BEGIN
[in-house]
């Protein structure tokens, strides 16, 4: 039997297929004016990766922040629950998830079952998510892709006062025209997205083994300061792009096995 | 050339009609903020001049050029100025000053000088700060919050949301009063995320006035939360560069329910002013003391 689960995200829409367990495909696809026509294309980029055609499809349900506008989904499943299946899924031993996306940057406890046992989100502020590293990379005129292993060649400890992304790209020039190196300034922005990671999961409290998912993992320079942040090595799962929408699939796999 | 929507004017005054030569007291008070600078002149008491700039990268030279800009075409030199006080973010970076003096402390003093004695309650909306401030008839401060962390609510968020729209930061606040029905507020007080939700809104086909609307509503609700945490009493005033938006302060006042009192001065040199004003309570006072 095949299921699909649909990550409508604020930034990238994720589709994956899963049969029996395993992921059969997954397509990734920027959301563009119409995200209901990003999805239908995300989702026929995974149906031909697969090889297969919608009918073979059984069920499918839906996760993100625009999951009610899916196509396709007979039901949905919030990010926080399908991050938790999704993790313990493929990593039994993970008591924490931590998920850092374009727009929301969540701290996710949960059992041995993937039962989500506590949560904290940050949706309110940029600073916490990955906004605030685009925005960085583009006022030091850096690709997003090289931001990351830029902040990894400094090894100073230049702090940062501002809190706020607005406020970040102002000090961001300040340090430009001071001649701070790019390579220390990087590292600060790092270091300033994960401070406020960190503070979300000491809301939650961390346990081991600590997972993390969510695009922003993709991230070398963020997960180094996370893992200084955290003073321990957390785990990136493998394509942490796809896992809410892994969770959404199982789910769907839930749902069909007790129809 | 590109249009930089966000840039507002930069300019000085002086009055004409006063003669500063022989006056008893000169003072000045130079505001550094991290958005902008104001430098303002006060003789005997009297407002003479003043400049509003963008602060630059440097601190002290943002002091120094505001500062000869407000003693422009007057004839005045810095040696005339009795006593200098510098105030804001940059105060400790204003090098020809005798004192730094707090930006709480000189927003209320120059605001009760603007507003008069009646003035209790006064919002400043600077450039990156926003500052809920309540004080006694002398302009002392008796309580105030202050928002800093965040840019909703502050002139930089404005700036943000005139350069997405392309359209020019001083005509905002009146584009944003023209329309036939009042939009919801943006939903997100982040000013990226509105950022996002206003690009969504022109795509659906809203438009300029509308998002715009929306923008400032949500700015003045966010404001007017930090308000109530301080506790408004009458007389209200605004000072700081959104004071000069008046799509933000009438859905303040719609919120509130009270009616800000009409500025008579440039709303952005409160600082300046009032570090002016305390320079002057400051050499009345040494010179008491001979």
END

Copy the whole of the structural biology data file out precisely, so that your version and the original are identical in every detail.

[in-house]
């Protein structure tokens, strides 16, 4: 039997297929004016990766922040629950998830079952998510892709006062025209997205083994300061792009096995 | 050339009609903020001049050029100025000053000088700060919050949301009063995320006035939360560069329910002013003391 689960995200829409367990495909696809026509294309980029055609499809349900506008989904499943299946899924031993996306940057406890046992989100502020590293990379005129292993060649400890992304790209020039190196300034922005990671999961409290998912993992320079942040090595799962929408699939796999 | 929507004017005054030569007291008070600078002149008491700039990268030279800009075409030199006080973010970076003096402390003093004695309650909306401030008839401060962390609510968020729209930061606040029905507020007080939700809104086909609307509503609700945490009493005033938006302060006042009192001065040199004003309570006072 095949299921699909649909990550409508604020930034990238994720589709994956899963049969029996395993992921059969997954397509990734920027959301563009119409995200209901990003999805239908995300989702026929995974149906031909697969090889297969919608009918073979059984069920499918839906996760993100625009999951009610899916196509396709007979039901949905919030990010926080399908991050938790999704993790313990493929990593039994993970008591924490931590998920850092374009727009929301969540701290996710949960059992041995993937039962989500506590949560904290940050949706309110940029600073916490990955906004605030685009925005960085583009006022030091850096690709997003090289931001990351830029902040990894400094090894100073230049702090940062501002809190706020607005406020970040102002000090961001300040340090430009001071001649701070790019390579220390990087590292600060790092270091300033994960401070406020960190503070979300000491809301939650961390346990081991600590997972993390969510695009922003993709991230070398963020997960180094996370893992200084955290003073321990957390785990990136493998394509942490796809896992809410892994969770959404199982789910769907839930749902069909007790129809 | 590109249009930089966000840039507002930069300019000085002086009055004409006063003669500063022989006056008893000169003072000045130079505001550094991290958005902008104001430098303002006060003789005997009297407002003479003043400049509003963008602060630059440097601190002290943002002091120094505001500062000869407000003693422009007057004839005045810095040696005339009795006593200098510098105030804001940059105060400790204003090098020809005798004192730094707090930006709480000189927003209320120059605001009760603007507003008069009646003035209790006064919002400043600077450039990156926003500052809920309540004080006694002398302009002392008796309580105030202050928002800093965040840019909703502050002139930089404005700036943000005139350069997405392309359209020019001083005509905002009146584009944003023209329309036939009042939009919801943006939903997100982040000013990226509105950022996002206003690009969504022109795509659906809203438009300029509308998002715009929306923008400032949500700015003045966010404001007017930090308000109530301080506790408004009458007389209200605004000072700081959104004071000069008046799509933000009438859905303040719609919120509130009270009616800000009409500025008579440039709303952005409160600082300046009032570090002016305390320079002057400051050499009345040494010179008491001979």